• New chains can only be shortened on the end opposite the special link. The special link is marked by a plastic tag and a batch number.

• The 11-speed chains are connected with a special piloted connecting pin (Ultra-Link CN RE 500). The pin must be driven from the inside out.

• For secure operation the end of the connecting pin Ultra-Link CN RE 500 must be flattened or peened once its pilot is snapped off.

CT-11 in action

• The Campy UT-CN300 chain tool can shorten, connect and peen the connecting pin, or the Park Master Chain Tool (CT-4.2 or CT-4) can be used for connecting and shortening but the Park CT-11 tool must be used for peening. The CT-11’s sole function is peening the Campy 11-speed chain. It should not be used for anything else.

• The Campy 11-speed chain can only be broken and reattached 2 times and the special connecting pin can only be attached to the special link.

Shimano Asymmetric 10 Speed Chains (Dura-Ace HG CN-7901, Ultegra HG CN-6701, 105 HG CN-5701)

Like the Campy 11-speed chain, the Shimano Asymmetrical chains requires some special steps:

• The chains have distinct inner and outer sides. The inner side outer chain plates have rectangular cut-outs. The outside outer chain plates will have model designations.

Dura-Ace 7901 chain inside plates

• The connecting pins should be installed on the leading edge of an outside plate. Viewed from the drive side, the leading edge of the top run of chain from cassette to crank will be the right of an out plate’s 2 holes.

Outer chain plates – connecting pin should go in rightmost holes

• When readjusting the length of an installed chain, the connecting pin should be installed from the same side as the chain cutter.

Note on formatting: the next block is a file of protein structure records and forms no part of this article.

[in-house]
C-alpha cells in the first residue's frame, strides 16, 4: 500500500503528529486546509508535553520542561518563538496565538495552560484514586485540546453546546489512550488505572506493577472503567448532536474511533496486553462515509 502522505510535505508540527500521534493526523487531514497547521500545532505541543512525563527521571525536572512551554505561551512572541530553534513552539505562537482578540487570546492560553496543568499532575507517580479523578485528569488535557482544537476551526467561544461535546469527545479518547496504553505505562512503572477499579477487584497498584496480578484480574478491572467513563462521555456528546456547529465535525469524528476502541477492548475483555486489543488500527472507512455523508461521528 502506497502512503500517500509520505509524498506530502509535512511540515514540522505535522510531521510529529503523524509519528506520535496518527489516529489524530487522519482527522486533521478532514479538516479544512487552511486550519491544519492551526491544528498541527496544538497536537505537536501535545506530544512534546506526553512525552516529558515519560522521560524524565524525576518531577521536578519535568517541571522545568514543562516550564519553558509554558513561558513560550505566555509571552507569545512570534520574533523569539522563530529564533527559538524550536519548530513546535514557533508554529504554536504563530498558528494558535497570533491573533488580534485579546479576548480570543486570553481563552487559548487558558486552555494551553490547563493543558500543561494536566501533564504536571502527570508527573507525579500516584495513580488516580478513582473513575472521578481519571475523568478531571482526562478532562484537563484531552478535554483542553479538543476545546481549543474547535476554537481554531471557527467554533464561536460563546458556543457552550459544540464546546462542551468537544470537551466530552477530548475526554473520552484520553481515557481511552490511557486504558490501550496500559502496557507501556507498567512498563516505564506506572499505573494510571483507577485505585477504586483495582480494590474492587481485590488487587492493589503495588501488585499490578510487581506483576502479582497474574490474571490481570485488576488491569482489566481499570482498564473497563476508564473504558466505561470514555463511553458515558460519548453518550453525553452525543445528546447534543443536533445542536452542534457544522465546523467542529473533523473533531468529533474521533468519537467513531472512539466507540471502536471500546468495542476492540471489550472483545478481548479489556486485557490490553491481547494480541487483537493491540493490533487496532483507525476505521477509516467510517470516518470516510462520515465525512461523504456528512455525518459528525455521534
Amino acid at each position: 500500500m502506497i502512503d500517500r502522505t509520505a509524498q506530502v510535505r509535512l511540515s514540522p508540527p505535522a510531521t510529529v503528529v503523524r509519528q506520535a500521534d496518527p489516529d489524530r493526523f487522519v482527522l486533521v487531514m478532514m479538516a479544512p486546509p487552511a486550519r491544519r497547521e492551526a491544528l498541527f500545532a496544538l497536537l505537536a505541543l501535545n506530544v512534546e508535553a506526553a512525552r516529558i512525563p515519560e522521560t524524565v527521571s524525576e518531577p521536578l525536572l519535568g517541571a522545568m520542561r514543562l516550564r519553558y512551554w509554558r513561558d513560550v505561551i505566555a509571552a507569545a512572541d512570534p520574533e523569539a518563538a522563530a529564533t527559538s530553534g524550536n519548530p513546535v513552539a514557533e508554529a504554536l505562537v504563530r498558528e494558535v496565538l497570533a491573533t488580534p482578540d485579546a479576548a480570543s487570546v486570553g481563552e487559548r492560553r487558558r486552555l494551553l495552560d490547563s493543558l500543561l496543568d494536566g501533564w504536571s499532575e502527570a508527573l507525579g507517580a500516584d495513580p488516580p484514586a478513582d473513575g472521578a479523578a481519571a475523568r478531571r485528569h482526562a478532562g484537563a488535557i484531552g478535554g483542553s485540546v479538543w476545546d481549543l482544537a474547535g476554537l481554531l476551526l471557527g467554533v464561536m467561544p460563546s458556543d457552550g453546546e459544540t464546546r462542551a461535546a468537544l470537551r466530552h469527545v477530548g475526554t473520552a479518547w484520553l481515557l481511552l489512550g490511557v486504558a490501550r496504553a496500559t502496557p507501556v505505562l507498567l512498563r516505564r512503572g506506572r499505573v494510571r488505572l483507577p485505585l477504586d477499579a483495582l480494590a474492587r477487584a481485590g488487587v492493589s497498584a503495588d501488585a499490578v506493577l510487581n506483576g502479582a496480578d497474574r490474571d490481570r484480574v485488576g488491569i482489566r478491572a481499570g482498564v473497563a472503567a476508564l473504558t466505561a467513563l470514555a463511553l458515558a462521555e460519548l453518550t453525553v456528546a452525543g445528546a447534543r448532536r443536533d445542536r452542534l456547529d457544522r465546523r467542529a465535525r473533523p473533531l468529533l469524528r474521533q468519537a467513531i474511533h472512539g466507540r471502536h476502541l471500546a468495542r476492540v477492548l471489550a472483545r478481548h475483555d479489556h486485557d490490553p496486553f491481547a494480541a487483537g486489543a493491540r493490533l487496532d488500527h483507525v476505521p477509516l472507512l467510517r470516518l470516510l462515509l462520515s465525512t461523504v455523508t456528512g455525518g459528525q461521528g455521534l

• Only Shimano connecting pins with 2 or 3 grooves should be used.

Item #50-6585

• Once installed the connecting pin should never be removed except if the chain is to be discarded.

Shimano Dyna-Sys 10 Speed Chains (M980 XTR chain, HG94 XT chain, HG74 SLX chain)

Dyna-Sys chains have 4 different types of outer plates that facilitate shifting up & down on the cassette or between chainrings.

• The Dyna-Sys chains have distinct inner and outer sides. The inner side outer chain plates have no lettering while the outside has outer chain plates that are alternating stamped with HG-X and Shimano.

HG74 SLX chain – inside chain plates

• The connecting pins should be installed on the leading edge of an outside plate. Viewed from the drive side, the leading edge of the top run of chain from cassette to crank will be the right of an outer plate’s 2 holes.

Outer chain plates – connecting pin should go in rightmost holes

• When readjusting the length of an installed chain, the connecting pin should be installed from the same side as the chain cutter.

• Only Shimano connecting pins with 2 or 3 grooves should be used.

• Once installed the connecting pin should never be removed again except if the chain is to be discarded.

If you still have questions about Campy or Shimano chains, just head down to your local Performance store or contact Spin Doctor Product Services by phone, email or chat; they’ll be happy to help!

Call: 800-553-TECH
Email: spindoctor@performanceinc.com
Chat: Live Help at PerformanceBike.com